Giving Up? Challenging the Desire to Mentally Check Out
- Enduring and persistent stressors can impact our lives, creating fatigue and a sense of loss of control.
- Cognitive control is motivated by our control system in the brain that is constantly evaluating the value in everything.
- Perceptions can devolve into simpler contextual evaluations that aren’t completely true.
Zhuang Zhou, a Chinese Philosopher from the late 4th century BC, espoused the following thought:
“Flow with whatever may happen and let your mind be free. Stay centered by accepting whatever you are doing. This is the ultimate.”
In many ways, I believe the philosopher was illustrating the potential of letting go of our will and desire to react to events emotionally and to simply accept and flow through them.
The continuity of stressful experiences from something like the pandemic can leave some individuals with an overwhelming desire to “check out” mentally or respond defensively in a robot-like, emotionally numb way.
Such stressful situations engaged routinely can lead to fatigue. In fact, “pandemic fatigue” has become something therapists are seeing more of these days.
Whether it is the enduring aspects of a phenomenon like the pandemic or any other major impacts on our life, such as the prolonged effects of grief, substandard economic conditions, persistent health issues, or other negative experiences, the eventual costs can add up.
When People Give Up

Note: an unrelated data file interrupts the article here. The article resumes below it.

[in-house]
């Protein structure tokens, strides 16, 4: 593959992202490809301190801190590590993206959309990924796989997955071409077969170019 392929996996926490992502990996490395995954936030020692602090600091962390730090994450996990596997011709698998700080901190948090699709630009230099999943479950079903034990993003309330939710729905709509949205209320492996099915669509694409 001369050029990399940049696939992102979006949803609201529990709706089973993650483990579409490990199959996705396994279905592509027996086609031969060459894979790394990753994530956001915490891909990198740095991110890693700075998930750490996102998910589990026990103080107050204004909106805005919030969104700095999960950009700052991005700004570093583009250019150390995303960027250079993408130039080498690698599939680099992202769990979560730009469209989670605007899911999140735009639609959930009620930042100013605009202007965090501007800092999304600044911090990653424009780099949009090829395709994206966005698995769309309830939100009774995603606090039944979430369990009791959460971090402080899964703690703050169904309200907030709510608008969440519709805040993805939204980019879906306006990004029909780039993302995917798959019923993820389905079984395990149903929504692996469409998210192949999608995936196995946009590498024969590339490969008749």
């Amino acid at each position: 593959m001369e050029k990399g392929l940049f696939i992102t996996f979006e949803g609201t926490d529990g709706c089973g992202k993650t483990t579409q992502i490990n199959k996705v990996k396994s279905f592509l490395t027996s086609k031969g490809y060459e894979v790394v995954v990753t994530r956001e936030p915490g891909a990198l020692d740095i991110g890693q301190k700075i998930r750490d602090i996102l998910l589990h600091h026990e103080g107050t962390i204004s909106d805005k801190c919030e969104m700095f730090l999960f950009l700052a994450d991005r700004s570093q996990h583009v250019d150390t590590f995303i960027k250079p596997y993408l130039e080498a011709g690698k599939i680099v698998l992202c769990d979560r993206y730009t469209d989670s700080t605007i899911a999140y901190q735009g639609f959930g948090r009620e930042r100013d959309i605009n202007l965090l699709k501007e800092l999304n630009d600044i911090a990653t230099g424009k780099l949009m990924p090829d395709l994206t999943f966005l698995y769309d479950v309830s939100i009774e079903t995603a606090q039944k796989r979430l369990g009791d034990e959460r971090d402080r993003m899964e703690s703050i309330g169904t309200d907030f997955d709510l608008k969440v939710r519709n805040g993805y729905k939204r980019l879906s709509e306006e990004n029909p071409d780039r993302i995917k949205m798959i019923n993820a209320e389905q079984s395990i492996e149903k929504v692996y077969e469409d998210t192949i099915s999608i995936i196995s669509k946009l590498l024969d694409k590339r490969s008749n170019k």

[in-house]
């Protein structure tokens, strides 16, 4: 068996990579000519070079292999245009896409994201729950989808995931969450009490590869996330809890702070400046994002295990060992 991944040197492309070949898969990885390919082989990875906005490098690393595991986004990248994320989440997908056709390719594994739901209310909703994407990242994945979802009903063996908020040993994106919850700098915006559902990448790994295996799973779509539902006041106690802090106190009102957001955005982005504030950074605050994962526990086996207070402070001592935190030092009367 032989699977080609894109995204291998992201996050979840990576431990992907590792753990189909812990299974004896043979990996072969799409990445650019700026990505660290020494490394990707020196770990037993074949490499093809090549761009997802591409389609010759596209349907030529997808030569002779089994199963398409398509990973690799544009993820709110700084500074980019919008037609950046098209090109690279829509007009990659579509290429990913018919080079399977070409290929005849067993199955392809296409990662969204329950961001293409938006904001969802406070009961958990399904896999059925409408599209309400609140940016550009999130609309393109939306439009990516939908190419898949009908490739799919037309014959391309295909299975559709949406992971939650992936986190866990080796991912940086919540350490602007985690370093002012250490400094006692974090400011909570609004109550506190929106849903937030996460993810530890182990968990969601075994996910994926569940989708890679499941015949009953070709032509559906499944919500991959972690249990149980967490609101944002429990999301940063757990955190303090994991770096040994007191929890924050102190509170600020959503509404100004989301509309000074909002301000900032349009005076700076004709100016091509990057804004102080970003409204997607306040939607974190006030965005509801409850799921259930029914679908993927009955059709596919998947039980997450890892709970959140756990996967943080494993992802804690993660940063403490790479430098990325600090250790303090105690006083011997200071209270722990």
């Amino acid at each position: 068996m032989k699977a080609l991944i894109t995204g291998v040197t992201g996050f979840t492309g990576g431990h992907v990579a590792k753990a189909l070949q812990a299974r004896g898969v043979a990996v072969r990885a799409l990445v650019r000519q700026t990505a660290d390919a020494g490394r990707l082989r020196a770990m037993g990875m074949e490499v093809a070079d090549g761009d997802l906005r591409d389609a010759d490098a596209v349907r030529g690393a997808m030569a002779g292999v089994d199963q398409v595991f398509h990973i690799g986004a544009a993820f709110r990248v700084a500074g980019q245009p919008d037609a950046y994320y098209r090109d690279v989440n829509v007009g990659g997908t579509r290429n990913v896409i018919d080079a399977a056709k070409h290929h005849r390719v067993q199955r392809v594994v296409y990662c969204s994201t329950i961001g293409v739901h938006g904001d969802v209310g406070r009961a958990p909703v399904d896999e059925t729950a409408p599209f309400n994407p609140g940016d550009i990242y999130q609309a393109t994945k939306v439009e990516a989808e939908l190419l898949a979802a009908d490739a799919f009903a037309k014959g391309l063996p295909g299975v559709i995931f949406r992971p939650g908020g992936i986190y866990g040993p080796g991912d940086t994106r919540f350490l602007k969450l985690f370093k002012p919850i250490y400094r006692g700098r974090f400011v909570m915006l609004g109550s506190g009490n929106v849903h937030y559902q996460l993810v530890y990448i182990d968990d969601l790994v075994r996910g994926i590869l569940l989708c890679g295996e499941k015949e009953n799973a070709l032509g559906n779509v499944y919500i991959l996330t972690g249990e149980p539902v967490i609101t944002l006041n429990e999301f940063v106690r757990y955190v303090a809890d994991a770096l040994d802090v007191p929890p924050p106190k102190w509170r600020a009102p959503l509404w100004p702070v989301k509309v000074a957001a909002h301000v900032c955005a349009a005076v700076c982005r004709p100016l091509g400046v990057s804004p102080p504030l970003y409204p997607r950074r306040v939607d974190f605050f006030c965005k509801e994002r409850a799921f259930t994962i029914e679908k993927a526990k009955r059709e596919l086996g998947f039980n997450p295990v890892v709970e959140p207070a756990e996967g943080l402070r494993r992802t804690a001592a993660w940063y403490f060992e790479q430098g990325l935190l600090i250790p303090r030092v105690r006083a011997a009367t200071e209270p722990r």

During any persistent, adverse experience, life still marches on for many. Being caught up in anything negative and persistent also comes with the daily tasks of simply living alongside it.
This requires a sense of control and mental effort to maintain. Herein, the extensive subjective experience of mental fatigue can set in and eclipse our motivation to fight the good fight. The outcome of fatigue is currently observed in health care as burnout.
Researcher Christina Maslach sees the artifacts of fatigue showing up as cynicism, sarcasm, compassion fatigue, and a lack of efficacy—not doing a good job or doubting one’s ability to sustain.
Motivation and Cognitive Control
Humans have the potential to plan and execute on things they have never encountered before.
For instance: wearing a mask, using hand sanitizer, social distancing, and so forth. Further examples include the care-taking of a family member or working through a major life transition.
Experiences like these initiate a sequence of thought processes like envisioning a flurry of outcomes, examining actionable paths, and weighing one’s ability to execute on them.
According to Dr. David Badre, professor at Brown University, what we call cognitive control is motivated by our control system in the brain, which evaluates the value of engaging something, the cost of doing it, and our mental efficacy (mental investment required) for enduring it (Badre, 2021).
In fact, researchers have found that acute and lasting stressors tend to impact the lateral habenula (LHb) area of the brain, which has been implicated in depression but is also activated during stress.
This area can transform reward responses into punishment-like neural signals. This is further likely transformed into anhedonic behaviors where activities begin to feel pointless, useless, etc. (Shabel et al., 2019).